GNI Finds Member Companies In Compliance with Obligations

Written by Greg Nojeim

Yesterday, the Global Network Initiative (GNI) released a report on the independent assessments of its member companies, Facebook, Google, LinkedIn, Microsoft and Yahoo!, finding each company in compliance with the GNI Principles and Implementation Guidelines.  GNI is a multi-stakeholder initiative consisting of four constituencies – companies, academics, investors, and civil society groups – who come together with the goal of protecting the rights of free expression and privacy.  CDT is a founding member of the GNI; I represent CDT on the GNI Board of Directors as a member of the civil society constituency.

As is indicated in this semi-annual report, the finding of “compliance” is made by the GNI Board based on its consideration of reports it receives from independent assessors accredited by GNI.  The individual company assessments amount to a demanding inquiry into company practices and processes as they relate to decision making about free expression and privacy.  Each assessment report is prepared according to a detailed Reporting Framework, based on Assessment Guidance given to the accredited assessors, and on advice from non-company GNI members, like CDT, about the types of cases the assessors should consider as they assess compliance.

The GNI Board’s finding of “compliance” with respect to each member company means that based on the information provided through this process, Facebook, Google, LinkedIn, Microsoft and Yahoo! have made a good faith effort to implement the GNI Principles and Implementation Guidelines, with improvement over time.  This does not mean that each member company made a rights-respecting decision each time it faced a demand from a government for disclosure of an internet users’ communications content, or that it made the rights-respecting decision when faced with a government demand to remove content from its service.  Rather, it means that the company has put in place processes, practices and procedures designed to achieve the results that are called for in the Implementation Guidelines, and is improving over time.  These procedures include conducting human rights impact assessments, integrating privacy and free expression considerations into company decision-making structures, and having mechanisms to elevate to the company’s board of directors important decisions about these issues.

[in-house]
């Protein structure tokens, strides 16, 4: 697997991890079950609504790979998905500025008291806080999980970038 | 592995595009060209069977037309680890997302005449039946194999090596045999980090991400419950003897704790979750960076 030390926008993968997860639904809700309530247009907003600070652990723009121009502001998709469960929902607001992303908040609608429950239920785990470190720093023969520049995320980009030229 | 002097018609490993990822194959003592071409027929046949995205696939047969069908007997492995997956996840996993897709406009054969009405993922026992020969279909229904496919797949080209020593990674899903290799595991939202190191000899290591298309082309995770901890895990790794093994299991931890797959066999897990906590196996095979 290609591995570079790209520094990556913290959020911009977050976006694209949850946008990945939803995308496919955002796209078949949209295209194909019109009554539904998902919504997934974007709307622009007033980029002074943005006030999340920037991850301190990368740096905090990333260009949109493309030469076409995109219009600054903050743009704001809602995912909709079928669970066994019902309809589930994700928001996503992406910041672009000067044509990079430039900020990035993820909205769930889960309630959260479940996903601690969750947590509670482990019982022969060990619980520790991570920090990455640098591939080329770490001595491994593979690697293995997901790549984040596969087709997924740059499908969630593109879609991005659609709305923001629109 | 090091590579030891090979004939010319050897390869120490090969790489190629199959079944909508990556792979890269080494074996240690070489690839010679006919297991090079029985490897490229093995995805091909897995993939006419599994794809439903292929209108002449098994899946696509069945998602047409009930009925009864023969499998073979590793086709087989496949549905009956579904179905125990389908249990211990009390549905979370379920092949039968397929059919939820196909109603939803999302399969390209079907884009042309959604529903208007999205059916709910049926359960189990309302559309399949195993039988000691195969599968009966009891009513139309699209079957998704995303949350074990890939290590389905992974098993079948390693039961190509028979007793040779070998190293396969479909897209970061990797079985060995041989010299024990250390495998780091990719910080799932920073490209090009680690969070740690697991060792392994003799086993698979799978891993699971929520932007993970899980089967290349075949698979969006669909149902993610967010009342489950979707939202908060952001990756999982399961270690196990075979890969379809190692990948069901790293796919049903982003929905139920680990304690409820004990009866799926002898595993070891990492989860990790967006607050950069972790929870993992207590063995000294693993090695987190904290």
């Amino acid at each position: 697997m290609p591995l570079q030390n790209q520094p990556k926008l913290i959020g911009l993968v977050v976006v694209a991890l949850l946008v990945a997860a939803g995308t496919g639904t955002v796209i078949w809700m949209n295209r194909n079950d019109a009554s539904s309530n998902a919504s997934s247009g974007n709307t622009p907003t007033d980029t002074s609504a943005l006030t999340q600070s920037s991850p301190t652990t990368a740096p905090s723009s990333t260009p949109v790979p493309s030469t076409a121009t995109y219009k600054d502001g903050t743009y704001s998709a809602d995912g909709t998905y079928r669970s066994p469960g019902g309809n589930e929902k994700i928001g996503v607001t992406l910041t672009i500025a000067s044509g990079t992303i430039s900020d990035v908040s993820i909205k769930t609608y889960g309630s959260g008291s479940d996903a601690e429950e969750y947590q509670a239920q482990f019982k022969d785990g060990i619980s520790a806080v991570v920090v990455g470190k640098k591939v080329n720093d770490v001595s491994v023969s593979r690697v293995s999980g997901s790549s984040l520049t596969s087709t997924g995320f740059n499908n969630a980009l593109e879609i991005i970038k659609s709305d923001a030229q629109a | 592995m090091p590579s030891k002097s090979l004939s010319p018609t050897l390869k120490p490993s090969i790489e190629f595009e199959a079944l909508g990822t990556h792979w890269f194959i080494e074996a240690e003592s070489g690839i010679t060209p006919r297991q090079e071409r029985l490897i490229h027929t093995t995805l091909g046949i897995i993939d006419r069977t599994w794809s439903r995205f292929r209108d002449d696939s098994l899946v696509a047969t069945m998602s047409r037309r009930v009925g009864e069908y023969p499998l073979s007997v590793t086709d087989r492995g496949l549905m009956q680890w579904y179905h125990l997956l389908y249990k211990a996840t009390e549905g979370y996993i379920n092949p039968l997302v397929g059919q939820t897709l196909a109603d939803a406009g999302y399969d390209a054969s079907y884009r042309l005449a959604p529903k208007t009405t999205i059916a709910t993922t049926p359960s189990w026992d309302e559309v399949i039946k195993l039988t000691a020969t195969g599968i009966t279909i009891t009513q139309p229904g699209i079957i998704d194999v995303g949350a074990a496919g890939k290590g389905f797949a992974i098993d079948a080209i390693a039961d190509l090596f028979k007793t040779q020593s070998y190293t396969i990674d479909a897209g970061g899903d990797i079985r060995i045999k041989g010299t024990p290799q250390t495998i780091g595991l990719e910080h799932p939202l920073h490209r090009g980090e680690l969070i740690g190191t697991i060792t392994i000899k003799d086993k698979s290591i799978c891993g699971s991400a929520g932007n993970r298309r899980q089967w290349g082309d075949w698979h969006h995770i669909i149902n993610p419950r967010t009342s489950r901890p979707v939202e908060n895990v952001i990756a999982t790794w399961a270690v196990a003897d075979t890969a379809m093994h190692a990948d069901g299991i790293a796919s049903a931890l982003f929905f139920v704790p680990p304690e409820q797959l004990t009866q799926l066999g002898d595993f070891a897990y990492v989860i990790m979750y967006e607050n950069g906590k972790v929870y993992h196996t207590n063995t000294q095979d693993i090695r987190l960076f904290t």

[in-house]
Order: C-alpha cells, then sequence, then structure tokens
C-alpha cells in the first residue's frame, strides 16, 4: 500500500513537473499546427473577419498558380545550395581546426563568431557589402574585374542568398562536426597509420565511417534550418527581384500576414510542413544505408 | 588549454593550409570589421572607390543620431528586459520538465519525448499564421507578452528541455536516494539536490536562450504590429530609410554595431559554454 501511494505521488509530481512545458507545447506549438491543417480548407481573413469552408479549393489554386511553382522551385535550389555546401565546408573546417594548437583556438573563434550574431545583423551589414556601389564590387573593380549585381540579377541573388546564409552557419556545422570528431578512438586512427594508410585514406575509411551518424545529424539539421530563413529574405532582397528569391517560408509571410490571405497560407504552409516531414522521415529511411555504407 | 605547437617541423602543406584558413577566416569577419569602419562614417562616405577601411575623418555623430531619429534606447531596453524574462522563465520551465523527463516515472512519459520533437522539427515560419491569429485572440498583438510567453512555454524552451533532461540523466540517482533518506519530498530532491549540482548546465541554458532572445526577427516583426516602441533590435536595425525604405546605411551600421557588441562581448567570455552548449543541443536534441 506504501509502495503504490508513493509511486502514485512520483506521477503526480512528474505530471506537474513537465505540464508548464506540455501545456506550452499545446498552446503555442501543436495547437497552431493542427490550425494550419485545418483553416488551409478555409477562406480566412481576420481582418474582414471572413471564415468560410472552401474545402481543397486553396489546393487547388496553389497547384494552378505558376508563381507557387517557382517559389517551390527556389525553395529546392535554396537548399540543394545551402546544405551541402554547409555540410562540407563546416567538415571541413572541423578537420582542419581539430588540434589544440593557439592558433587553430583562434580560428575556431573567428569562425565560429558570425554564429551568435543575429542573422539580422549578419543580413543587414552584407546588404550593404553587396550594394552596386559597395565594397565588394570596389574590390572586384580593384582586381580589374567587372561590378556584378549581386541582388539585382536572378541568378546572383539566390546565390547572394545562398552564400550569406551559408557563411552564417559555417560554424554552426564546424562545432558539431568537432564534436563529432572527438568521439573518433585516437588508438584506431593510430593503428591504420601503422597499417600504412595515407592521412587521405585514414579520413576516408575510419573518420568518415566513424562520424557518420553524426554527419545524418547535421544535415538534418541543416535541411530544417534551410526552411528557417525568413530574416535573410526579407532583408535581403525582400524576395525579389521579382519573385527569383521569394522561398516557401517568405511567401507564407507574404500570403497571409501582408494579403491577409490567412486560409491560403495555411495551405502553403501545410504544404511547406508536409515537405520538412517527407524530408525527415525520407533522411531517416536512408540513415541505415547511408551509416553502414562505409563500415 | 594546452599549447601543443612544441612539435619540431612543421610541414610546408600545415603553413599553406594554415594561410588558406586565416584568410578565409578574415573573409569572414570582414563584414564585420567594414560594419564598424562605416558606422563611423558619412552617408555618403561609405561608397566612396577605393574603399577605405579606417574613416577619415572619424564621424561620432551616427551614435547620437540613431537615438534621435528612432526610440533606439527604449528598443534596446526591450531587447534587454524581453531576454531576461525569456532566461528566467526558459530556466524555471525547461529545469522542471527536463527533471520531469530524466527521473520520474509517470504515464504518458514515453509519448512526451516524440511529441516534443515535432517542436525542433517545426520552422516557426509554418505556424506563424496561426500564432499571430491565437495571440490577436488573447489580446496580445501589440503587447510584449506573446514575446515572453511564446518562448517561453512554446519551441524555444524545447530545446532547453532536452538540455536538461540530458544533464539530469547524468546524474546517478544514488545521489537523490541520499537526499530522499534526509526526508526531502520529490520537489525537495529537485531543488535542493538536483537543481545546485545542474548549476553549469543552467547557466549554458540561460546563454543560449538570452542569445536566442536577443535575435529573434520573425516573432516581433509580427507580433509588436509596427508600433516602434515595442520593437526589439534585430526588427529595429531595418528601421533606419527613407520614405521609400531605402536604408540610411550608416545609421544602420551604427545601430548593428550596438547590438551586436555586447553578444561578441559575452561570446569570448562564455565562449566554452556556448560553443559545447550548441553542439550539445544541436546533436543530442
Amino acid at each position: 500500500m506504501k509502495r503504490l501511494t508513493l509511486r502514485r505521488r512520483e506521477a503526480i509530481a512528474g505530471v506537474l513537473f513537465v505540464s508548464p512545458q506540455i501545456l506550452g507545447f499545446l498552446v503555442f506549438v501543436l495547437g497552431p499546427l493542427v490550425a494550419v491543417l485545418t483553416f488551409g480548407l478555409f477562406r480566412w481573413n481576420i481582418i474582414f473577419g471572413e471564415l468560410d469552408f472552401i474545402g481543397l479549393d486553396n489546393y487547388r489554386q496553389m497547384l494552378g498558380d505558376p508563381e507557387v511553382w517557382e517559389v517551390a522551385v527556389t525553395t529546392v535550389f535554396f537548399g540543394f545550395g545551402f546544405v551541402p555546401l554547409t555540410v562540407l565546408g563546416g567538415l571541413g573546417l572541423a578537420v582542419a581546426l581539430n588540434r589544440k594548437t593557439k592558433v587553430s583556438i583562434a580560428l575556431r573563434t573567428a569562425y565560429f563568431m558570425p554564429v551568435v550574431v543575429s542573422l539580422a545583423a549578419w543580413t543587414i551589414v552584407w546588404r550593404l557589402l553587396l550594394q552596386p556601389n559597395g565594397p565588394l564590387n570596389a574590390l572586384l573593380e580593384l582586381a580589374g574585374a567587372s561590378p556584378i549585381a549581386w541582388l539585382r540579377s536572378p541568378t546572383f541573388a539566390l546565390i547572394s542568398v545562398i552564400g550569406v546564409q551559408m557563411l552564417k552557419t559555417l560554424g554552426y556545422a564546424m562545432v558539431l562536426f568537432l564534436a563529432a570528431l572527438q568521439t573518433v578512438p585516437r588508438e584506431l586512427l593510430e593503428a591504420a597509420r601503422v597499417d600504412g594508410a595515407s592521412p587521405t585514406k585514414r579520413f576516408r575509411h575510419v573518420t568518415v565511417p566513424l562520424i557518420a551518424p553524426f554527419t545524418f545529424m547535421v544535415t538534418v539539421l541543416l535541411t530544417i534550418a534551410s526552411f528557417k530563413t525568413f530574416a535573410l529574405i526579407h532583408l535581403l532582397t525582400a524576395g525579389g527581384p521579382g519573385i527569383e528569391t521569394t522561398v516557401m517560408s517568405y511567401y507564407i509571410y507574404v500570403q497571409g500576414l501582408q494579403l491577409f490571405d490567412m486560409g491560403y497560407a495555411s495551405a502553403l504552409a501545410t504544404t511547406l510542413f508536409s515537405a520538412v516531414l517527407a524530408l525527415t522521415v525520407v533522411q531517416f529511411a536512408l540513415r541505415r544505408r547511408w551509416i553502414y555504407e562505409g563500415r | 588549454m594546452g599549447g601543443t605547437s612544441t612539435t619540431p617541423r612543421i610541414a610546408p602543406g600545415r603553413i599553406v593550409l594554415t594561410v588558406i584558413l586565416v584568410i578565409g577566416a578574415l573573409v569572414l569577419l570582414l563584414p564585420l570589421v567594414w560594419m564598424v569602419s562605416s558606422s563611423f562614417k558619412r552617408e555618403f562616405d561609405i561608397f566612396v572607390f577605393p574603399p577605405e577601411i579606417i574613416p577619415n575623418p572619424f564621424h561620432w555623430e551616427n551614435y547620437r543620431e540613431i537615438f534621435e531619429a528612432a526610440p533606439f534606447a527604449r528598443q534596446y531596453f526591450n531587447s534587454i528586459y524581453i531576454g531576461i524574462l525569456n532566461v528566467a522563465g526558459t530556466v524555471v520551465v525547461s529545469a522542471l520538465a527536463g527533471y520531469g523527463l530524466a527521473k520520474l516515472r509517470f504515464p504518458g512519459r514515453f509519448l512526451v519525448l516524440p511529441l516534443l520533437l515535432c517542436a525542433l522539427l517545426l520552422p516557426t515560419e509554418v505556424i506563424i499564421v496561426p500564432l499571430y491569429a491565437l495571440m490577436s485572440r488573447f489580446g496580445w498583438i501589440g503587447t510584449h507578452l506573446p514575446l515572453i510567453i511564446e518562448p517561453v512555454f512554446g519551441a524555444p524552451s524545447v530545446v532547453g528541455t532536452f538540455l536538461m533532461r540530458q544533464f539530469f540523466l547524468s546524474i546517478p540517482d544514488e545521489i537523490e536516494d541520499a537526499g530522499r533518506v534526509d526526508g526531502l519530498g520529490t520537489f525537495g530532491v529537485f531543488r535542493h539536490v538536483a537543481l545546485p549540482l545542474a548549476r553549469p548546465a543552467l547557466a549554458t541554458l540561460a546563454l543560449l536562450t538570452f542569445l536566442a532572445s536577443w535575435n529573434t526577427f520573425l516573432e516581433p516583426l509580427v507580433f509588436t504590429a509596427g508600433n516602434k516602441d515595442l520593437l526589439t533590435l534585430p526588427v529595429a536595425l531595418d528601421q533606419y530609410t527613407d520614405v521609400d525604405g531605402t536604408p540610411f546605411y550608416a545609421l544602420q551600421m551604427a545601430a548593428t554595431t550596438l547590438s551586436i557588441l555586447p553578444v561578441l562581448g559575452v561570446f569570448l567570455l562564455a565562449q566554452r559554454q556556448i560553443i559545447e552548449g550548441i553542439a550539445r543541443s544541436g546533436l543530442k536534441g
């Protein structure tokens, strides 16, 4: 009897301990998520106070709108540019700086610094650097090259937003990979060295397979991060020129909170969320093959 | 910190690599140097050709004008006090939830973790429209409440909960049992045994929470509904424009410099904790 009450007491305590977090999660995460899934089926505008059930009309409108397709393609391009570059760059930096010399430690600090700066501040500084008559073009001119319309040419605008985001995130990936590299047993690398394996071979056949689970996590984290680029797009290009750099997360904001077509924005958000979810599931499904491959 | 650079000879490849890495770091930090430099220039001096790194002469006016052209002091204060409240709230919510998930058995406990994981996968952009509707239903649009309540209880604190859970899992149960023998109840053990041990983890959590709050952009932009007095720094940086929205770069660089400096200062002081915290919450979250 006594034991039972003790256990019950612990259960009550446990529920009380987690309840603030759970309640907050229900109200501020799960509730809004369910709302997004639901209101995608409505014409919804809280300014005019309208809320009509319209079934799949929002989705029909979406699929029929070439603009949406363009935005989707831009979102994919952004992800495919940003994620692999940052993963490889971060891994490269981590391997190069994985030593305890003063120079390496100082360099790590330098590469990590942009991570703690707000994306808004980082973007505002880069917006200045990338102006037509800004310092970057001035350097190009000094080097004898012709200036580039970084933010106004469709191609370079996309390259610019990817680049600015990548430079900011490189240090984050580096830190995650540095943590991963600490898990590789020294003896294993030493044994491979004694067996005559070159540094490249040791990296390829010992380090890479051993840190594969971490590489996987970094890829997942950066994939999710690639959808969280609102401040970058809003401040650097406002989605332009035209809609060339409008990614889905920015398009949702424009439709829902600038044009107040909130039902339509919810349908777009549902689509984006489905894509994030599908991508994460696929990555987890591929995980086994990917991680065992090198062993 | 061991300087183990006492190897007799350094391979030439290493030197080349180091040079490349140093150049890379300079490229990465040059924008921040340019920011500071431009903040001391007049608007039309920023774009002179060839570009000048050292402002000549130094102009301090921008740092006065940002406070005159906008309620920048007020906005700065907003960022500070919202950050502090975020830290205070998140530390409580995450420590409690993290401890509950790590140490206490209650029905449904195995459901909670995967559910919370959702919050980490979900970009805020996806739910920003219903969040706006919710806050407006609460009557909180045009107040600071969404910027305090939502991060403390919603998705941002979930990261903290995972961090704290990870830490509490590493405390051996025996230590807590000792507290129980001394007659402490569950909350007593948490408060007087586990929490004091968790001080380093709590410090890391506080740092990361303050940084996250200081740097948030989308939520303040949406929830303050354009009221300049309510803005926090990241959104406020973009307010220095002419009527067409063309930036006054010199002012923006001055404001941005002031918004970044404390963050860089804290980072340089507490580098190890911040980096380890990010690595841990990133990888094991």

The report identifies three areas of progress.  First, member companies are using the GNI Principles to push back on inappropriate government requests.  Second, member companies are increasingly adopting and implementing human rights impact assessments.  Third, member companies are increasing their participation in the public debates around privacy and free expression.

The report also flags two areas of concern, where companies are facing increased pressure from governments that could adversely impact free expression and privacy.  The first is increased pressure from governments outside the United States to compel disclosure of communications content from providers inside the US. Second is increased pressure from governmental entities to restrict content or block search results associated with “extremist” content online.  These are two areas worth watching in the coming years. A company’s responses to these pressures could have a significant impact on user privacy and free expression rights.

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